Man in black

Sexy young Allen Iverson was the one everyone watched in Wednesday night's upset of the Lakers.

By David Thomson

Published June 8, 2001 7:26PM (EDT)

Coming out of the movie at 9:15 p.m. in San Francisco and looking for a bar or a restaurant with a TV set to establish how big a win the Lakers had had in Game 1 of the NBA Finals, you could feel that something had happened. The post-game interviews were all with men in black. Before you could hear what they were saying -- the stalwart words on a block well done, the grinding insolence about how he'd penetrated, penetrated, did I say penetrated? -- you could see the two faces of Dikembe Mutombo and the sexiest person of the week (yes, take a rest, Tom Daschle), Allen Iverson.

And there he was, with his street-killer growl, saying he didn't necessarily see that a sweep was out of the question.

The 76ers were tired and emotionally drained by the Milwaukee series (only the second that they nearly threw away). They were knocked up. The Lakers were rested, cool and healed, and they were Shaquille O'Neal and Kobe Bryant on their own court, just itching to fulfill the notion of not losing another game this season. Those Lakers could still come back and win, of course. They're probably still favored by the bookmakers. After all, you can tell yourself that they took it for granted, that they went from cool to cold even, and that all they need now is to notch it up a couple of levels.

Sure, that's what Phil Jackson is explaining to them. But now the Lakers know it can't be serene and excellent and streamlined and absolutely L.A. The only way they're going to win is by killing Iverson. They're going to have to have a crime on their young souls. And suddenly, that little scrap of a thing looks as if he's had more practice at that than they ever dreamed of.

He didn't just put it to them for 48 points. (Actually, his shooting percentage was down.) What he did that the Lakers can't forget is that he went into the Staples Center and let it be known that he was the star, the guy you couldn't take your eyes off, the sexpot.

He just set up the theater of marveling that anyone had ever believed that guys in yellow and purple could beat guys in black and red. And he kept falling over, like a kid in a cowboys and Indians game, a kid who's so thrilled by all the ways of dying that he could go on for hours, flopping, diving, staggering, startling, flying. How can you ever call steps on someone never still? Did I say penetrating? When he is nothing but a slip of a thing, a girl, with tattoos looping around her body like barbed wire and cornrows that could cut your hands to pieces.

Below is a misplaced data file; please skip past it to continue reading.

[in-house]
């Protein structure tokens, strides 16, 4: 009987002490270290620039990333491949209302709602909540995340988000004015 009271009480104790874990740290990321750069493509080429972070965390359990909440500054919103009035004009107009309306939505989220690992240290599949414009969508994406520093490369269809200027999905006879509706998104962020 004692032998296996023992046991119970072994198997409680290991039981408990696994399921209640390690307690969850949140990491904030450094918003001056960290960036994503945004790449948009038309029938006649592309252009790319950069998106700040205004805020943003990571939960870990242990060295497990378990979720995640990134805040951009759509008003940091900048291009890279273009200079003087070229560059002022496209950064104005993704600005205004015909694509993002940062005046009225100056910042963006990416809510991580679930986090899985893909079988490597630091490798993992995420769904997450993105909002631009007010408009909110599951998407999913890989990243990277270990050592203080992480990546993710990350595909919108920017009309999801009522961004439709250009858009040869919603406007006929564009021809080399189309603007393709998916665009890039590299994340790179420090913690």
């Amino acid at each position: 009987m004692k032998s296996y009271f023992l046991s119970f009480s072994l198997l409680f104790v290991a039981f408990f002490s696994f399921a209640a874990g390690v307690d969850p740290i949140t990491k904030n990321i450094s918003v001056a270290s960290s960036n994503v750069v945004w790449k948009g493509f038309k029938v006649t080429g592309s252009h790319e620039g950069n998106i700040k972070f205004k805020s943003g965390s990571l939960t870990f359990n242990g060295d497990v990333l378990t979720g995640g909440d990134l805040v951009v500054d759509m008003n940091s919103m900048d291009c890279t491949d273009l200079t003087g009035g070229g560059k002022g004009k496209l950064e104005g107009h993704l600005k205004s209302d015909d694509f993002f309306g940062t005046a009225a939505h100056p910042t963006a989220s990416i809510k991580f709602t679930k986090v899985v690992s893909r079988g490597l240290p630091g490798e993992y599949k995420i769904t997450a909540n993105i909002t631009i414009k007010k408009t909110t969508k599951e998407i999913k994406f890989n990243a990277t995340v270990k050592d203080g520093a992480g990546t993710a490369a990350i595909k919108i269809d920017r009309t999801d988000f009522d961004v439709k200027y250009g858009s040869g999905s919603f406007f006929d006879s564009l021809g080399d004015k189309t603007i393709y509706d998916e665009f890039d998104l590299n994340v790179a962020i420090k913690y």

Iverson isn't just a great player, he's a dominator and an imposer, and he has made Shaq look stiff and Kobe quiet. On their own floor. And they know now, beyond all illusions, that he is nasty as well as great and only mayhem can stop him. He is so hungry he might start to eat on Shaq's fat thighs, and grin at him, while the blood runs down his face.

It was just a few weeks ago, watching Iverson and listening to him -- he has the voice of someone whose throat has been cut a few times -- that I thought how he was born to play Miles Davis, the Miles who could be so sweet you couldn't credit how nasty he was. And how he honestly hated you.

Of course, the 76ers still could lose. And everyone's more or less on the money when they say that Allen Iverson is inconsistent still, and rarely able to play four quarters at full volume. That's entirely correct, and God help the Lakers if he ever steadies up. Why, I'd say that if he can do that once in the next couple of games -- if he can get 55 points -- they're gone. Because the one thing this year the Lakers have missed in their great inner therapy is how to be nasty and sexy, and how to treat basketball like chess with razors.

David Thomson

David Thomson is the author of "A Biographical Dictionary of Film" (new edition just published), "Rosebud: The Story of Orson Welles" and "In Nevada."

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